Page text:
Canada: Dueling Environmental Experts: The Court Accepts The More Fact-Based, Reliable And Plausible Explanation

Last Updated: March 15 2017
Article by Marc McAree and Anand Srivastava

When a party finds itself in an environmental dispute, what evidence must it submit to support its case? And will that evidence succeed in Court? For example, consider a dispute between neighbours where one neighbour alleges that the other is causing the migration of contamination across their shared property line. Each neighbour hires an expert in contaminant hydrogeology to support his or her theory of the case. How will a Court decide which of the two competing experts' evidence to base its decision on?

The Ontario Superior Court of Justice recently considered this question in Weenen v Biadi.1

Mr. Weenen and Mr. Biadi were neighbours in a rural area. Water covered a significant portion of Mr. Weenen's property. The flooded portions of the property were unusable.2

Mr. Weenen commenced a lawsuit against Mr. Biadi. The main issue before the Court was whether Mr. Biadi caused flooding at Mr. Weenen's property.3

The Court found the following facts to be true:

  •  Mr. Weenen owned his property prior to Mr. Biadi purchasing the neighbouring property
  •  Before Mr. Biadi's purchase, Mr. Weenen's lands were damp, but not flooded, at times during the year4
  •  After Mr. Biadi purchased his property, he added thousands of truckloads of earth and fill to his property. This raised the elevation of Mr. Biadi's property,5 and
  •  Mr. Biadi constructed two shallow drainage ditches to drain surface water from his property. Both ditches were inadequate to prevent the flow of water from Mr. Biadi's property to Mr. Weenen's property.6

Mr. Biadi submitted that he did not cause flooding at Mr. Weenen's property.7 Mr. Weenen took the opposite position, namely that the placement of additional earth and fill caused surface water to flow from Mr. Biadi's property to his property.8 Mr. Biadi and Mr. Weenen each submitted expert evidence in support of their respective theories of causation.

The Court reviewed the testimony of the competing experts.

One party's experts:

  •  relied on very weak evidence to support opinions without direct knowledge or scientific basis9
  •  did not all take steps to review all of the evidence in coming to their opinion10
  •  were "incredibly defensive" and "tremendously evasive and non-responsive" in oral testimony11
  •  formed their opinion quickly and "appeared to have decided very quickly what the report should say",12 and
  •  "tried so hard" to give evidence that favoured the party13 that one of the experts' evidence was tainted.14

The other party's expert:

  •  had an opinion based on accurate, easily discernible facts15
  •  did not guess at anything16
  •  was responsive17
  •  provided reasonable explanations (and those explanations were based on facts),18 and
  •  understood his duty as an expert to provide unbiased scientific evidence in accordance with the acknowledgment of the expert's duty.19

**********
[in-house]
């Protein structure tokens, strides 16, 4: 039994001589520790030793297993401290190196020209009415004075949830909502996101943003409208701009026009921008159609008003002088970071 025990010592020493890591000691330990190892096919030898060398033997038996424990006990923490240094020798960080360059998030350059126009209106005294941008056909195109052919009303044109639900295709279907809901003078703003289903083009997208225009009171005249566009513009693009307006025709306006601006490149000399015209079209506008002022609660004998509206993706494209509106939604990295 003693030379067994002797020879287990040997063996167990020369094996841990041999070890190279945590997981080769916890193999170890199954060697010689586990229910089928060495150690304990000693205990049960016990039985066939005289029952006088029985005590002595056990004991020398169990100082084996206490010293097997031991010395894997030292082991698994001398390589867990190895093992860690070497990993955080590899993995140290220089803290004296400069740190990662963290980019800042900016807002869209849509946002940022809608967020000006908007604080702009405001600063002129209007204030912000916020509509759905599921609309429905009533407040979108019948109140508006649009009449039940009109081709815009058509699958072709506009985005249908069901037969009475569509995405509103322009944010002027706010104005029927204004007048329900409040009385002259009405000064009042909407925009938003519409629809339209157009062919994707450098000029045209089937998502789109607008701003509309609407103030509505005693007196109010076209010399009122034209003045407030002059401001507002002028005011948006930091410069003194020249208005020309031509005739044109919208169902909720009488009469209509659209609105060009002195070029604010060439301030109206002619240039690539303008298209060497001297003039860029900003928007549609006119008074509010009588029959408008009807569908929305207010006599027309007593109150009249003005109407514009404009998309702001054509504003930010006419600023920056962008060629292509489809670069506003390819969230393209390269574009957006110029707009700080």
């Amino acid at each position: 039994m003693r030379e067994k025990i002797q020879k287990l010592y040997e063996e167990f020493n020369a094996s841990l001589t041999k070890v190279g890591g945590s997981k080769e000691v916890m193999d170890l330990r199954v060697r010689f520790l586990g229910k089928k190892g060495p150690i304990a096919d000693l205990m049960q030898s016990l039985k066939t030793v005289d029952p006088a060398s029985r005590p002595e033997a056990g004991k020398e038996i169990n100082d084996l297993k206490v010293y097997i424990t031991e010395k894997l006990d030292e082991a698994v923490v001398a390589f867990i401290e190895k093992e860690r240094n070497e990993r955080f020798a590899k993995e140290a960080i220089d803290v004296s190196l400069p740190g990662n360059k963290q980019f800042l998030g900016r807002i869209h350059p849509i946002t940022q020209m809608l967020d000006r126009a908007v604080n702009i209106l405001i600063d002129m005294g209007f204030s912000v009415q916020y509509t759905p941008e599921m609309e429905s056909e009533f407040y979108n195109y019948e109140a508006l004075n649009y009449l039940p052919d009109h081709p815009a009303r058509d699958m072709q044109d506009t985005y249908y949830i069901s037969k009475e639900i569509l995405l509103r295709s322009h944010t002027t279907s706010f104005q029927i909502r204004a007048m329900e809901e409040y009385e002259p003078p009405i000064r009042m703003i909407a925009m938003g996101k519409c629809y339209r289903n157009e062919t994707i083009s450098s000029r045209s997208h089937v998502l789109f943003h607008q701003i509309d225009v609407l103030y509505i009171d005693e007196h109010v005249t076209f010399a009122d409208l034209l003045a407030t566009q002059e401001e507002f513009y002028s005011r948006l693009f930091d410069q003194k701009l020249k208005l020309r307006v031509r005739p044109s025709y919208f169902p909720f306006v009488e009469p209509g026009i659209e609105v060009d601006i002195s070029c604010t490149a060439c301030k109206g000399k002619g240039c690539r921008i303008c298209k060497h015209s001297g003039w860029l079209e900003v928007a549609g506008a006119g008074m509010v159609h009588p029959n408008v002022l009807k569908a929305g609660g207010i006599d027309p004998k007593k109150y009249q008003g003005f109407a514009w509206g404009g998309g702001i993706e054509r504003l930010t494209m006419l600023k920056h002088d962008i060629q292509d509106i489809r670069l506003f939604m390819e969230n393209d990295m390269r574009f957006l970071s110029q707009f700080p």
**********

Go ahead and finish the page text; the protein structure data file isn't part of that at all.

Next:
The Court's preferred and accepted expert was Mr. Weenen's expert (described second above).

We cannot and do not offer comment about the relationship between the Court's preferred expert and the outcome of the case. But, what we know is that the Court held Mr. Biadi liable because additional earth and fill placed by Mr. Biadi on his property caused surface water to flow from Mr. Biadi's property to Mr. Weenen's property.20 In the end, it is helpful to have an expert that carries out a comprehensive review and analysis, and that is clear and persuasive about what that expert believes is the most persuasive and plausible explanation.

Experts should have clear and logical opinions that are well supported in fact. Experts should be prepared to honestly and reasonably address the weaknesses in their reports in oral testimony. Experts should not favour their client and provide unfounded evidence that results in tainting their testimony. Rule 4.1.01 (Duty of Expert) of Ontario's Rules of Civil Procedure imposes a predominant duty of loyalty to the Court on testifying experts.

We have written earlier articles about the role an expert in environmental litigation. For more information please see our article titled "Experts in Environmental Litigation" which has been published in the Canadian Journal of Administrative Law & Practice 28 C.J.A.L.P 123.


1 2015 ONSC 6832.

2 Ibid at para 1.

3 Ibid at para 3.

4 Ibid at para 17 and 38.

5 Ibid at para 18 and 74.

6 Ibid at para 20 and 22.

7 Ibid at para 87 and 106.

8 Ibid at para 122.

9 Ibid at para 94 and 110.

10 Ibid at para 98 and 111.

11 Ibid at para 95 and 113.

12 Ibid at para 119.

13 Ibid at para 101.

14 Ibid at para 93.

15 Ibid at para 124.

16 Ibid.

17 Ibid.

18 Ibid.

19 Ibid at para 129.

20 Ibid at para 131.

The content of this article is intended to provide a general guide to the subject matter. Specialist advice should be sought about your specific circumstances.

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Marc McAree
Anand Srivastava
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